Higher Coffee Consumption Prevents Development of Alzheimer’s Disease: Study

The results of this research were published in the “Frontiers in Aging Neuroscience Journal”.
As part of the Australian Imaging, Biomarkers and Lifestyle Study of Aging, researchers at Edith Cowan University (ECU) studied whether coffee consumption affected the rate of cognitive decline of more than 200 Australians over a decade.
Lead researcher Dr Samantha Gardener said the results showed an association between coffee and several important markers linked to Alzheimer’s disease.
“We found that participants without memory impairment and with higher coffee consumption at the start of the study had a lower risk of transitioning to mild cognitive impairment – which often precedes Alzheimer’s disease – or develop Alzheimer’s disease during the study, ”she said. .
Drinking more coffee has shown positive results in certain areas of cognitive function, particularly executive function which includes planning, self-control and attention.
Higher coffee consumption also appears to be linked to slowing the buildup of amyloid protein in the brain, a key factor in the development of Alzheimer’s disease.
Dr Gardener said that while more research is needed, the study was encouraging because it indicated that drinking coffee could be an easy way to delay the onset of Alzheimer’s disease.
“It’s a simple thing that people can change,” she said.
It could be particularly useful for people at risk for cognitive decline but who have not developed any symptoms.
“We might be able to develop clear guidelines that middle-aged people can follow and hopefully that might have a lasting effect afterwards,” she said.
If you only allowed yourself one cup of coffee per day, the study indicated that you might be better off indulging yourself in an extra cup, although a maximum number of cups per day providing no beneficial effect. could not be established from current data. to study.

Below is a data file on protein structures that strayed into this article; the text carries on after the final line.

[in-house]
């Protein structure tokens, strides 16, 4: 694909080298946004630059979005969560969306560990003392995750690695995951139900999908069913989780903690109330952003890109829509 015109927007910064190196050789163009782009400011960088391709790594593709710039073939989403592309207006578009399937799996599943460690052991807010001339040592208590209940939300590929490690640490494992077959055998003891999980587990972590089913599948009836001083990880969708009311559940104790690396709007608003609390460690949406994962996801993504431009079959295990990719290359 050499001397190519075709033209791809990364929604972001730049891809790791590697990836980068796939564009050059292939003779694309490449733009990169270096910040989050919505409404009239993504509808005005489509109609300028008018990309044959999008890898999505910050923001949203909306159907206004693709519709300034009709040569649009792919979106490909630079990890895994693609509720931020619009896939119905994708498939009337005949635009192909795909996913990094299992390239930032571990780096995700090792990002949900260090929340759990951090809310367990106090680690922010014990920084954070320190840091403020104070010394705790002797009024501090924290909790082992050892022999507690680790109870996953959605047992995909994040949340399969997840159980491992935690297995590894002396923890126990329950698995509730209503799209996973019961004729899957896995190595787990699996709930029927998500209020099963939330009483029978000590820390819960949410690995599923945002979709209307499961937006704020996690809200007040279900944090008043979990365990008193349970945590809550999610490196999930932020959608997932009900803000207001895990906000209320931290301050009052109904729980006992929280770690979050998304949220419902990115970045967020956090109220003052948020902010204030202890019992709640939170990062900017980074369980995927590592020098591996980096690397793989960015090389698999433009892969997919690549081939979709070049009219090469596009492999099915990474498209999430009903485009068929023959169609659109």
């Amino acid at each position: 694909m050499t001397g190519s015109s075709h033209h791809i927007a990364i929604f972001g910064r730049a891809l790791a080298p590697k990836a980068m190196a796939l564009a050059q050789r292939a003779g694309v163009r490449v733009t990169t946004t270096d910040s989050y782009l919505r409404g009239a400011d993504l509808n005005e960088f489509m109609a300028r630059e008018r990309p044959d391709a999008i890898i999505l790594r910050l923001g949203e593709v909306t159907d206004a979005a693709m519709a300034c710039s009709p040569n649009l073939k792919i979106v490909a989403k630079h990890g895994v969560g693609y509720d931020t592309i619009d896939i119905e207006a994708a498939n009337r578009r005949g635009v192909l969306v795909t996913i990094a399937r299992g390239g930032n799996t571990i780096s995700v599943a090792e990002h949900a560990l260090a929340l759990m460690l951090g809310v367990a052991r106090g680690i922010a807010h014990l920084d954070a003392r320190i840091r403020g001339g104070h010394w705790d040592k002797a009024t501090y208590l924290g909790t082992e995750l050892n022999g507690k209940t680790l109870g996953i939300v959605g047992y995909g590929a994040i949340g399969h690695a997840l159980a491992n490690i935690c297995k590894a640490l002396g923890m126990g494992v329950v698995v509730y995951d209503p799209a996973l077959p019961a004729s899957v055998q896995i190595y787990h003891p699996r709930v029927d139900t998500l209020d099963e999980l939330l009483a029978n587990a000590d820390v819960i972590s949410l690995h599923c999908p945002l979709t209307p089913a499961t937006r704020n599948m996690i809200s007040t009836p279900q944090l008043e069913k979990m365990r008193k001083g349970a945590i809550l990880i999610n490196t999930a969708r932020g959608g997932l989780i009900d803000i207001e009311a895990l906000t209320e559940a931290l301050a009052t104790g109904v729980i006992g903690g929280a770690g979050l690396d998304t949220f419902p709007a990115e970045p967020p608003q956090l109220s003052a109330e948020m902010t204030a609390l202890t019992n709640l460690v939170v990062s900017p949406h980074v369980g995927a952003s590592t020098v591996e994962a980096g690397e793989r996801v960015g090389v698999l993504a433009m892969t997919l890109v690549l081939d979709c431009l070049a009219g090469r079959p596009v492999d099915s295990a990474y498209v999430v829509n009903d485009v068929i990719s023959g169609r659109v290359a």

“If the average cup of home-made coffee is 240g, switching to two cups a day could potentially reduce cognitive decline by 8% after 18 months,” said Dr. Gardener.
“He could also see a 5% decrease in amyloid accumulation in the brain over the same period,” she added.
In Alzheimer’s disease, amyloid clumps together to form toxic plaques in the brain.
The study could not differentiate caffeinated coffee from decaffeinated coffee, nor the benefits or consequences of its method of preparation (method of brewing, presence of milk and / or sugar, etc.).
Dr Gardener said the relationship between coffee and brain function was worth investigating.
“We need to assess whether coffee consumption could one day be recommended as a lifestyle factor aimed at delaying the onset of Alzheimer’s disease,” she said.
Researchers have yet to determine precisely which constituents in coffee are responsible for its apparently positive effects on brain health.
Although caffeine has been linked to the results, preliminary research has shown that it may not be the only contributor to the potential delay in Alzheimer’s disease.
“Raw caffeine” is the by-product of the decaffeination of coffee and has also been shown to be effective in partially preventing memory impairment in mice, while other components of coffee such as cafestol, kahweol and eicosanoyl-5-hydroxytryptamide have also been observed to affect cognitive impairment in animals in various studies, ”she said. (ANI)
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